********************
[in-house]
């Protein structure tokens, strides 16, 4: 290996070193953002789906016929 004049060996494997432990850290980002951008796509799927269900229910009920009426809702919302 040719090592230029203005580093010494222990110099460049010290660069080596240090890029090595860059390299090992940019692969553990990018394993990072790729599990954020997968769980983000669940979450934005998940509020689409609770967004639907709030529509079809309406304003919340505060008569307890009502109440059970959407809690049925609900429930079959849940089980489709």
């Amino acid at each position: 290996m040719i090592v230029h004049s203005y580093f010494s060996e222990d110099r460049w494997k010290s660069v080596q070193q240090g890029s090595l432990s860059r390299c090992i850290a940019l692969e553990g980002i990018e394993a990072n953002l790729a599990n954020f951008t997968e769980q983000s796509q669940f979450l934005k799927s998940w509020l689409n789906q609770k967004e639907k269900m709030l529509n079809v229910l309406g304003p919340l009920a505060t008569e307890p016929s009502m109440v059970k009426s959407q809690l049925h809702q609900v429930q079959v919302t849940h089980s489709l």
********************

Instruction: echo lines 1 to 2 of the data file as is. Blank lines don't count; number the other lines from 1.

[in-house]
């Protein structure tokens, strides 16, 4: 290996070193953002789906016929 004049060996494997432990850290980002951008796509799927269900229910009920009426809702919302 040719090592230029203005580093010494222990110099460049010290660069080596240090890029090595860059390299090992940019692969553990990018394993990072790729599990954020997968769980983000669940979450934005998940509020689409609770967004639907709030529509079809309406304003919340505060008569307890009502109440059970959407809690049925609900429930079959849940089980489709």